Recipe: Denizen’s foolproof guide to baking fine French macarons

French macarons have a hoity-toity reputation for being a finicky dessert, reserved for professional French pastry chefs exclusively. But after much trial and error, we have refined our method for baking these delicious treats down to a fine art. This recipe for Rosewater macarons will see you achieve the perfect balance of a delicate and crispy outer shell and a soft, chewy centre, all while boasting a beautiful mixture of sweetness and nuttiness. Without further ado, here’s our guide to creating the perfect French macarons at home.

Makes approximately 20 macarons
Avoid using cups to measure for this recipe. Scales guarantee more accuracy. 
– 4 large egg whites (room temperature)
– 70g of caster sugar
– 230g pure icing sugar
– 120g of ground almonds
– Pinch of salt
– Pink gel food colouring
– Piping bag (2 large zip-lock bags are also fine)

Feel like you're missing out?
Be the first to know about what's new & noteworthy.
Sign up to our free EDM subscription today.
Please enable JavaScript in your browser to complete this form.

For the rosewater ganache filling
– 250g of white chocolate buttons
– 100mL of Lewis Road Creamery double cream
– 1 tbsp of rosewater
– Pink gel food colouring

1) Preheat the oven to 150°C fan-baked.
2) Line a baking sheet with baking paper.
3) Blend your almond meal in a blender or food processor for a super fine texture to avoid clumps.
4) Sift the blended almond meal, icing sugar and salt into a medium-sized bowl and set aside. If there are still any large clumps of almond meal remaining, dispose of them.
5) Take a larger bowl for your egg whites and caster sugar, but make sure to crack the eggs in a separate bowl to ensure no shells get into the batter.
6) Begin beating your egg and sugar mixture with an electric mixer, starting off on medium speed and gradually working your way up to a high speed. You’re going to be beating this mixture for slightly over 10 minutes — until you can turn the bowl upside down and the stiff mixture doesn’t move.
7) Add in your gel food colouring. You want to avoid liquid food colouring as the consistency can cause your macarons to become flat. You also want to make sure the colour of your batter is pigmented as it will lighten in the oven. If you’re going for a pale pink, as this recipe suggests, make sure your batter is hot pink. Continue beating for 1 more minute, until the colour is fully incorporated.
8) Take the bowl of ground almonds, icing sugar and salt and sift it again, into the bowl of eggs, caster sugar and colouring.
9) This is the most important step and the one where most people go wrong. It’s crucial to not overmix or undermix your batter and one fold makes a significant difference, so pay close attention. With a rubber spatula, scrape the edges of your bowl and fold your spatula into the centre of the bowl. It should take approximately 40 folds and you want to stop at the point where your batter is smooth yet thick. Every now and then, lift your spatula out of the bowl and if the batter slowly falls off, that’s when to stop. If it’s still stiff enough to hold its form, give it a few more folds and if it’s runny like pancake batter, you have over mixed and you’ll need to start over.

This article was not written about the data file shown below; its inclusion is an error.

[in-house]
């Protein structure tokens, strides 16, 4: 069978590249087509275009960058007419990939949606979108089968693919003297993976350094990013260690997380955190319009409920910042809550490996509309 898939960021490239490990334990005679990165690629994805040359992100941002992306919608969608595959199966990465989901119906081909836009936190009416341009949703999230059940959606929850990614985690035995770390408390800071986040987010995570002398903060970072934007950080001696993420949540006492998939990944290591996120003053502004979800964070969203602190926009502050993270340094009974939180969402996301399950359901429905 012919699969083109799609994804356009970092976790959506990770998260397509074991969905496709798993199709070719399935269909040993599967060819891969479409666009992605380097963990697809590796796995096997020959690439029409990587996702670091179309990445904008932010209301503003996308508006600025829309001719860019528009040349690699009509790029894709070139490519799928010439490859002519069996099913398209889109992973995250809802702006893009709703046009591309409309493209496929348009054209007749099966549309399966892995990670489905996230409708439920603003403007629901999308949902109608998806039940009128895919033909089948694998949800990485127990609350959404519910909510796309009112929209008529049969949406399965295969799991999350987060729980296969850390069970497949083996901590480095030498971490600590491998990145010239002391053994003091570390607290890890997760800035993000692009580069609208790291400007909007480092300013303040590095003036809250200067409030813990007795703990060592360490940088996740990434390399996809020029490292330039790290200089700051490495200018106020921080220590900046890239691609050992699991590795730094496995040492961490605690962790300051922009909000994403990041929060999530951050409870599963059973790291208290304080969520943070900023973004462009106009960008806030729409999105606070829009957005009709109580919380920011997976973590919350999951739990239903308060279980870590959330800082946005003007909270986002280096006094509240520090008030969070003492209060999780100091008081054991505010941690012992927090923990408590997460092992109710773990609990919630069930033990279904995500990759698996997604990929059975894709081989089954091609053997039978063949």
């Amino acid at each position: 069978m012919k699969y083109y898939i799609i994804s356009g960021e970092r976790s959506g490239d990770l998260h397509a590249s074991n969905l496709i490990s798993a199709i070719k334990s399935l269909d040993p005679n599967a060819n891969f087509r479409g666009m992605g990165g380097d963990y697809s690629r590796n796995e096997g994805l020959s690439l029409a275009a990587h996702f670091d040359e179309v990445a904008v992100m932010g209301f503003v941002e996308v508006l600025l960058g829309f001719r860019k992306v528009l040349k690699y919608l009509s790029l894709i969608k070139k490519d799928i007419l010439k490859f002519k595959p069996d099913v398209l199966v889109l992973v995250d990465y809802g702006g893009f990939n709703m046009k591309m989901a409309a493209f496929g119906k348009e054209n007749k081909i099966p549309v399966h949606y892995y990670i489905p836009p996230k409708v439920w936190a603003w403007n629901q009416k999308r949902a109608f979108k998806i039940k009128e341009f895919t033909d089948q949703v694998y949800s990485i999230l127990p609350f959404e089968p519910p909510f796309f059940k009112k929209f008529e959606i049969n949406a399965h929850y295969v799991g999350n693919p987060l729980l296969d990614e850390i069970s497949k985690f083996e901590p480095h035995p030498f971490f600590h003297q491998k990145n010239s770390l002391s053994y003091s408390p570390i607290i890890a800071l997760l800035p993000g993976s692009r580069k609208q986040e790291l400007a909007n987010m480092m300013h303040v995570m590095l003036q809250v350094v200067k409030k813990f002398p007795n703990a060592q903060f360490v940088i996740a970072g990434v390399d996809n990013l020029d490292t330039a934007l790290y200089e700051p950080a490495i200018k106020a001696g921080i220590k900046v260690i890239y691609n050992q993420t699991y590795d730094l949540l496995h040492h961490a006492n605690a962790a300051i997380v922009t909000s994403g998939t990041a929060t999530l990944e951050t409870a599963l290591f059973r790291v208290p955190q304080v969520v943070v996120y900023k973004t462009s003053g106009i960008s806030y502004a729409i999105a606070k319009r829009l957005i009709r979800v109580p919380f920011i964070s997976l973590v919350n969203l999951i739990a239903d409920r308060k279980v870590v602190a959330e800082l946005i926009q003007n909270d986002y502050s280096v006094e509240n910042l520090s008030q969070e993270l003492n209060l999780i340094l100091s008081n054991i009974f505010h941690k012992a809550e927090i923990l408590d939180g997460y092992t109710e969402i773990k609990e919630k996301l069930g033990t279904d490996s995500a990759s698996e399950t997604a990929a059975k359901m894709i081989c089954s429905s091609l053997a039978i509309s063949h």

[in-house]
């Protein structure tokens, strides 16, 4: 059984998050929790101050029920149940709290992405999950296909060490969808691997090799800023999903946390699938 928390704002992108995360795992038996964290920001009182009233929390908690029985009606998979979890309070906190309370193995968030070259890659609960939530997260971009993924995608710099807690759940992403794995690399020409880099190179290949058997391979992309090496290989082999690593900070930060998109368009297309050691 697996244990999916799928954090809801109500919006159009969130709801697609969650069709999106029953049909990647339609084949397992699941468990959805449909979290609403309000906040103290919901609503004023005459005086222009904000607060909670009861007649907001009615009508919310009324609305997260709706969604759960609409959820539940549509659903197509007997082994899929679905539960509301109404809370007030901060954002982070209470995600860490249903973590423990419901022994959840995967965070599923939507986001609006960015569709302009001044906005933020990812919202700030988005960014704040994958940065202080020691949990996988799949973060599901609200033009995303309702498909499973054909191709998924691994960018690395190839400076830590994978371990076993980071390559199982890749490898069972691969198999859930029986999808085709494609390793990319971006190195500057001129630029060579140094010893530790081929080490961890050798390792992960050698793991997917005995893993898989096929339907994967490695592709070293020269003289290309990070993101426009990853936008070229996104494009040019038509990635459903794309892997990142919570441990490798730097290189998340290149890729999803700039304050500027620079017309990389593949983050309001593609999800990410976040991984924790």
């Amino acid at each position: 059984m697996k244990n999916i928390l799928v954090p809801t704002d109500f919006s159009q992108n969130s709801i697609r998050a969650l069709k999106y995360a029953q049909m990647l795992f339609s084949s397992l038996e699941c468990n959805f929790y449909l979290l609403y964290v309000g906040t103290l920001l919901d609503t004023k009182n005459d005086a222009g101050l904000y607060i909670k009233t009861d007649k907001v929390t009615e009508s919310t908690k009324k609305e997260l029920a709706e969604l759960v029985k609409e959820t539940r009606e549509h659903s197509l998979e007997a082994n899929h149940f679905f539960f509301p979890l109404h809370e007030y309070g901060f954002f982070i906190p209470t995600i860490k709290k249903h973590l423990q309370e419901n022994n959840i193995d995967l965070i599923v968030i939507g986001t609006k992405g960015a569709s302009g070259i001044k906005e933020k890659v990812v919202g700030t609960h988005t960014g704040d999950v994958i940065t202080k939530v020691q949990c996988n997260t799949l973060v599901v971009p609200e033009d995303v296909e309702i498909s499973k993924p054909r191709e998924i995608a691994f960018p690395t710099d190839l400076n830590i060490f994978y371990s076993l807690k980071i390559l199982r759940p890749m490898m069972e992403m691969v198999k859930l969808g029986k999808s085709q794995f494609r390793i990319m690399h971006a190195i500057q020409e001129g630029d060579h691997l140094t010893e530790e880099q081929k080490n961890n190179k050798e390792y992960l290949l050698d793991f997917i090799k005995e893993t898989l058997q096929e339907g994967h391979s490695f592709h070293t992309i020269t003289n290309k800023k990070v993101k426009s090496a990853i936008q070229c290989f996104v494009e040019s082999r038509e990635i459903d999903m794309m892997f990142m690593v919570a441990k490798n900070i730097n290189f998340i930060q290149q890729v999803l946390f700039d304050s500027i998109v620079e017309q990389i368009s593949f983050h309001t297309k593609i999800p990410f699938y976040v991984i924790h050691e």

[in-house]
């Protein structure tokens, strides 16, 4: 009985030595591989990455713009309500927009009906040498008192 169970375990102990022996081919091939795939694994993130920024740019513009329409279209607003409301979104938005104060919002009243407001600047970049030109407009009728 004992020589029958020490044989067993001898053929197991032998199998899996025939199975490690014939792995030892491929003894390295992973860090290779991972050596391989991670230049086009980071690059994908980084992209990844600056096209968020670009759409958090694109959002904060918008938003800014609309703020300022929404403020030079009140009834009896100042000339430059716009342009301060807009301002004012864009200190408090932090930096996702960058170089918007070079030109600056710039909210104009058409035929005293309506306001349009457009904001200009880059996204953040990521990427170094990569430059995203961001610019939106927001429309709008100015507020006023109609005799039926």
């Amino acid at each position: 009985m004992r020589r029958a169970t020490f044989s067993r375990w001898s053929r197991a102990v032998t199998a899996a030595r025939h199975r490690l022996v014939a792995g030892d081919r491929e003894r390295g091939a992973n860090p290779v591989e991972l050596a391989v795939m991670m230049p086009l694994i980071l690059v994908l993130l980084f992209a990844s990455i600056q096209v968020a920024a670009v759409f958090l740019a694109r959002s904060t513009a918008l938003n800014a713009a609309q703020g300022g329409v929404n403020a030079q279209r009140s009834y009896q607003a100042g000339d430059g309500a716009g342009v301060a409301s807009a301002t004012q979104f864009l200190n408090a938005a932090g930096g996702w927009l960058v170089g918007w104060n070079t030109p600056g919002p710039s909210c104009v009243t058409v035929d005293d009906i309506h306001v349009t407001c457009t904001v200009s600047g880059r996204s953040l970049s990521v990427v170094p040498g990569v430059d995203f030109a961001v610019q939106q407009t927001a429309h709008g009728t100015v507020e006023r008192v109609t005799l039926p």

10) When the batter is perfectly mixed, pour it into a piping bag. Try to not fiddle with the batter too much as you could change the texture. Make a small incision at the tip of the bag.
11) Pipe your macarons onto your baking sheet in circles, giving each a diameter of approximately 3cm.
12) Bang your tray of un-baked macarons on the bench to see the circles flatten slightly and to make the air bubbles rise to the surface. This is very important to help prevent the macarons from cracking in the oven.
13) Leave the tray to sit and set for approximately 15 minutes before placing in the oven.
14) Put the tray in the oven for approximately 20 mins. Avoid opening the oven door if you can, as it will impact the macarons’ ability to bake evenly.
15) Once you can effortlessly take the macaron shells off the baking paper with no residue batter left behind, your macarons are ready. Set aside to cool before removing from the tray.
16) To make rosewater ganache, put the white chocolate buttons and cream in a heatproof bowl and set over a saucepan of simmering water. Make sure that the bottom of bowl does not touch the water.
17) When the chocolate has melted, add the rosewater essence and food colouring and stir well. Make sure your pink ganache is lighter than the shells.
18) Set aside for 30-40 minutes or until the ganache has thickened.
19) Place your ganache into a piping bag and pipe onto the cooled shell bases. Place another macaron shell on top.



The Alderman is the laid-back and light-filled new eatery in Henderson you need to know
Denizen’s definitive guide to the best toasted sandwiches in Auckland
Embrace the season with our edit of all of the compellingly great reasons to head out this winter